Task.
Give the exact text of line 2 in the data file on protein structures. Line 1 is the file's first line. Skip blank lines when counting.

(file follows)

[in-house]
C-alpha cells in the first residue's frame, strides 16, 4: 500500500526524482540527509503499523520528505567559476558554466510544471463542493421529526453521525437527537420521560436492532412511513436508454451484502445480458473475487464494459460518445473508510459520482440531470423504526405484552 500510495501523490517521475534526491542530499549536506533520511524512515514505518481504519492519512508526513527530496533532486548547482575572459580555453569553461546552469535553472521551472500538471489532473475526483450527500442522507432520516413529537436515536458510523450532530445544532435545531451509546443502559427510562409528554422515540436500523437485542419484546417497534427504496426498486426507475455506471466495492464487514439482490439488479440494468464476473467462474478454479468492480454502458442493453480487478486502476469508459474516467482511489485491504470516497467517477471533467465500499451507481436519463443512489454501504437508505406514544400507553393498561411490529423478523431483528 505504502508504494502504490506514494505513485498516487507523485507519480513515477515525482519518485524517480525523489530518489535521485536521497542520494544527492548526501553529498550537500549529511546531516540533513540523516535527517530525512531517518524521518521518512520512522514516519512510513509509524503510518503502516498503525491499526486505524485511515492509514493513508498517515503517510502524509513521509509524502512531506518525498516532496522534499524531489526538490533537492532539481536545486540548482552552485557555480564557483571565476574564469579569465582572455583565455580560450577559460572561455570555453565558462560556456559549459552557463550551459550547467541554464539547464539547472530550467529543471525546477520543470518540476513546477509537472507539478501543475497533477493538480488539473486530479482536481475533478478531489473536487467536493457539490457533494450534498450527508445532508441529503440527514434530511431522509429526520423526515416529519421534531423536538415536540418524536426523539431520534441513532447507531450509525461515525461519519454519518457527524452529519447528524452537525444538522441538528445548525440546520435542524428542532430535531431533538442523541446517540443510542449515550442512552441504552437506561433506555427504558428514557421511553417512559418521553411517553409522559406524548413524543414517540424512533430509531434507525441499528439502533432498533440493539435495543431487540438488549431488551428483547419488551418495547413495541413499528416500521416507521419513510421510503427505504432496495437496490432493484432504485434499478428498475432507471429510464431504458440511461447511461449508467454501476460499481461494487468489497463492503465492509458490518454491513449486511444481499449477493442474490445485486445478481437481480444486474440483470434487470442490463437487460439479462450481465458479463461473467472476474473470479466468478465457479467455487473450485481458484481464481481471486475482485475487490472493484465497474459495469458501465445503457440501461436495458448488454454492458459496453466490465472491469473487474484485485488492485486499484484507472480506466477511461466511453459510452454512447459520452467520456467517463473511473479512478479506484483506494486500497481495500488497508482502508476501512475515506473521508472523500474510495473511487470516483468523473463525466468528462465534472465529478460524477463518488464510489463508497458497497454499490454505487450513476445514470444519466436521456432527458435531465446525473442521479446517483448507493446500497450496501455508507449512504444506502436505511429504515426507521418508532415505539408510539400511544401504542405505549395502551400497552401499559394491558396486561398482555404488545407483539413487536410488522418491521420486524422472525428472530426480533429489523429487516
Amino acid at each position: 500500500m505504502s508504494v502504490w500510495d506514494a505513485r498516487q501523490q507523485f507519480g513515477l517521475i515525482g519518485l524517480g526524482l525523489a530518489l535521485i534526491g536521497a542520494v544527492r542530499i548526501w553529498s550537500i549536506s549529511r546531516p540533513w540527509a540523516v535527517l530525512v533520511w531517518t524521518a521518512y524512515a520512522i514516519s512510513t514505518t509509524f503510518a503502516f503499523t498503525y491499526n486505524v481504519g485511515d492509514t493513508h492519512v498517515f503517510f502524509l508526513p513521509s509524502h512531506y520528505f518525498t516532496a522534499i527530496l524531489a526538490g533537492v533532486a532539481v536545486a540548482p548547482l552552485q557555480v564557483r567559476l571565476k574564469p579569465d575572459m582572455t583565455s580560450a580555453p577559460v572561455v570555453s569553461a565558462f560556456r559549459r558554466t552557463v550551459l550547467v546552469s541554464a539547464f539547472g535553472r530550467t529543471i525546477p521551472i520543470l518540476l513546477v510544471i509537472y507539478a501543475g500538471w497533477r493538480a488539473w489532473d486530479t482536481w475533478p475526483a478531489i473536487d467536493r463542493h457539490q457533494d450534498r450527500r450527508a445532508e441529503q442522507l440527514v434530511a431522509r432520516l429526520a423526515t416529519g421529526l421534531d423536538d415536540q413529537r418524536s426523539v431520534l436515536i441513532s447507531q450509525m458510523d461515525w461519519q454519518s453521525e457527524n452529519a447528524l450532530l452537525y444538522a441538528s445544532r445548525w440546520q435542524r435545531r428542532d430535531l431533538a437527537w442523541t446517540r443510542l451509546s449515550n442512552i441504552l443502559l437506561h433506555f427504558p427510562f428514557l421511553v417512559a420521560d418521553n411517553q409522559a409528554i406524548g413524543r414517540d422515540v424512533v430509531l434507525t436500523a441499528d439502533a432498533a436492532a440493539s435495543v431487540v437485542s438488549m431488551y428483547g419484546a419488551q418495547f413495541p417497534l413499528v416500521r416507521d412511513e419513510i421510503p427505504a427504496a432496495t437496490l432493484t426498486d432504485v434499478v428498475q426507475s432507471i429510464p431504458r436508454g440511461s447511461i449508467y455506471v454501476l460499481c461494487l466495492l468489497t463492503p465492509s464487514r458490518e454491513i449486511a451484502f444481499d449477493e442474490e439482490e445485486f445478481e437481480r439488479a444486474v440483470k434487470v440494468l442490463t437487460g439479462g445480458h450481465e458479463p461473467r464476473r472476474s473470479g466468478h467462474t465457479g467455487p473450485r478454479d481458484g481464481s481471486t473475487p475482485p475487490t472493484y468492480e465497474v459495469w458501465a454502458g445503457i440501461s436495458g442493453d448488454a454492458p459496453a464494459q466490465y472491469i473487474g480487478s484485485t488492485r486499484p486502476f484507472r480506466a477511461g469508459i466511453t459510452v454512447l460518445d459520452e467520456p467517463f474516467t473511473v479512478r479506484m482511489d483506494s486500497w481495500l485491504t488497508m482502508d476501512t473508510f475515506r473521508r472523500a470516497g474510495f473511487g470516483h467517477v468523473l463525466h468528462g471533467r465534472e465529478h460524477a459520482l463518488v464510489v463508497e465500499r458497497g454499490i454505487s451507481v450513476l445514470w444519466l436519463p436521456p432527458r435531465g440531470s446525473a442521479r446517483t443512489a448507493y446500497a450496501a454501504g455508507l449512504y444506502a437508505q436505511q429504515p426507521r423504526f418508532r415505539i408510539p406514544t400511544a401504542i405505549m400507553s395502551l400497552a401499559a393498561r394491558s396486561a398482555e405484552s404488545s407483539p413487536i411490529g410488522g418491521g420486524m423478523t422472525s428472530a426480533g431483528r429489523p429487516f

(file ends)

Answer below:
C-alpha cells in the first residue's frame, strides 16, 4: 500500500526524482540527509503499523520528505567559476558554466510544471463542493421529526453521525437527537420521560436492532412511513436508454451484502445480458473475487464494459460518445473508510459520482440531470423504526405484552 500510495501523490517521475534526491542530499549536506533520511524512515514505518481504519492519512508526513527530496533532486548547482575572459580555453569553461546552469535553472521551472500538471489532473475526483450527500442522507432520516413529537436515536458510523450532530445544532435545531451509546443502559427510562409528554422515540436500523437485542419484546417497534427504496426498486426507475455506471466495492464487514439482490439488479440494468464476473467462474478454479468492480454502458442493453480487478486502476469508459474516467482511489485491504470516497467517477471533467465500499451507481436519463443512489454501504437508505406514544400507553393498561411490529423478523431483528 505504502508504494502504490506514494505513485498516487507523485507519480513515477515525482519518485524517480525523489530518489535521485536521497542520494544527492548526501553529498550537500549529511546531516540533513540523516535527517530525512531517518524521518521518512520512522514516519512510513509509524503510518503502516498503525491499526486505524485511515492509514493513508498517515503517510502524509513521509509524502512531506518525498516532496522534499524531489526538490533537492532539481536545486540548482552552485557555480564557483571565476574564469579569465582572455583565455580560450577559460572561455570555453565558462560556456559549459552557463550551459550547467541554464539547464539547472530550467529543471525546477520543470518540476513546477509537472507539478501543475497533477493538480488539473486530479482536481475533478478531489473536487467536493457539490457533494450534498450527508445532508441529503440527514434530511431522509429526520423526515416529519421534531423536538415536540418524536426523539431520534441513532447507531450509525461515525461519519454519518457527524452529519447528524452537525444538522441538528445548525440546520435542524428542532430535531431533538442523541446517540443510542449515550442512552441504552437506561433506555427504558428514557421511553417512559418521553411517553409522559406524548413524543414517540424512533430509531434507525441499528439502533432498533440493539435495543431487540438488549431488551428483547419488551418495547413495541413499528416500521416507521419513510421510503427505504432496495437496490432493484432504485434499478428498475432507471429510464431504458440511461447511461449508467454501476460499481461494487468489497463492503465492509458490518454491513449486511444481499449477493442474490445485486445478481437481480444486474440483470434487470442490463437487460439479462450481465458479463461473467472476474473470479466468478465457479467455487473450485481458484481464481481471486475482485475487490472493484465497474459495469458501465445503457440501461436495458448488454454492458459496453466490465472491469473487474484485485488492485486499484484507472480506466477511461466511453459510452454512447459520452467520456467517463473511473479512478479506484483506494486500497481495500488497508482502508476501512475515506473521508472523500474510495473511487470516483468523473463525466468528462465534472465529478460524477463518488464510489463508497458497497454499490454505487450513476445514470444519466436521456432527458435531465446525473442521479446517483448507493446500497450496501455508507449512504444506502436505511429504515426507521418508532415505539408510539400511544401504542405505549395502551400497552401499559394491558396486561398482555404488545407483539413487536410488522418491521420486524422472525428472530426480533429489523429487516